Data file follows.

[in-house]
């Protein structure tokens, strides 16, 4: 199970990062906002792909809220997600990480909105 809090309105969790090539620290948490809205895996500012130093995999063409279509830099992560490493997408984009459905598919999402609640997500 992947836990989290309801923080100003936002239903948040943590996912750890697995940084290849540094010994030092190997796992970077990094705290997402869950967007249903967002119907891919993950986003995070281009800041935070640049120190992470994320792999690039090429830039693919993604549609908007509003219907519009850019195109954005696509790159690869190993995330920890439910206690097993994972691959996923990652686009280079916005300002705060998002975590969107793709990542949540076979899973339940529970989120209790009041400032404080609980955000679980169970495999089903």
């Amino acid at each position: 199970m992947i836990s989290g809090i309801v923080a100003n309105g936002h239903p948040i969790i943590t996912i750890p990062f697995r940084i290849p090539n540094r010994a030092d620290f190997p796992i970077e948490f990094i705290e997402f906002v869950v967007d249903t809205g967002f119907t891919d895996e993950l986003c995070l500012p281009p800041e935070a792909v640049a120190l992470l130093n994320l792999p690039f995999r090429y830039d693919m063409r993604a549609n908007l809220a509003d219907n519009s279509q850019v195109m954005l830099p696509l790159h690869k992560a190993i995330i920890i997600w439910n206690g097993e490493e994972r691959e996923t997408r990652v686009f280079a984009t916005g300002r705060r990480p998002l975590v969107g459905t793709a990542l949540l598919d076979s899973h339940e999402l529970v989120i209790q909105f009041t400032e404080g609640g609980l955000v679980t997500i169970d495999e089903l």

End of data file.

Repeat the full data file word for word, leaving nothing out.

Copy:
[in-house]
């Protein structure tokens, strides 16, 4: 199970990062906002792909809220997600990480909105 809090309105969790090539620290948490809205895996500012130093995999063409279509830099992560490493997408984009459905598919999402609640997500 992947836990989290309801923080100003936002239903948040943590996912750890697995940084290849540094010994030092190997796992970077990094705290997402869950967007249903967002119907891919993950986003995070281009800041935070640049120190992470994320792999690039090429830039693919993604549609908007509003219907519009850019195109954005696509790159690869190993995330920890439910206690097993994972691959996923990652686009280079916005300002705060998002975590969107793709990542949540076979899973339940529970989120209790009041400032404080609980955000679980169970495999089903």
């Amino acid at each position: 199970m992947i836990s989290g809090i309801v923080a100003n309105g936002h239903p948040i969790i943590t996912i750890p990062f697995r940084i290849p090539n540094r010994a030092d620290f190997p796992i970077e948490f990094i705290e997402f906002v869950v967007d249903t809205g967002f119907t891919d895996e993950l986003c995070l500012p281009p800041e935070a792909v640049a120190l992470l130093n994320l792999p690039f995999r090429y830039d693919m063409r993604a549609n908007l809220a509003d219907n519009s279509q850019v195109m954005l830099p696509l790159h690869k992560a190993i995330i920890i997600w439910n206690g097993e490493e994972r691959e996923t997408r990652v686009f280079a984009t916005g300002r705060r990480p998002l975590v969107g459905t793709a990542l949540l598919d076979s899973h339940e999402l529970v989120i209790q909105f009041t400032e404080g609640g609980l955000v679980t997500i169970d495999e089903l």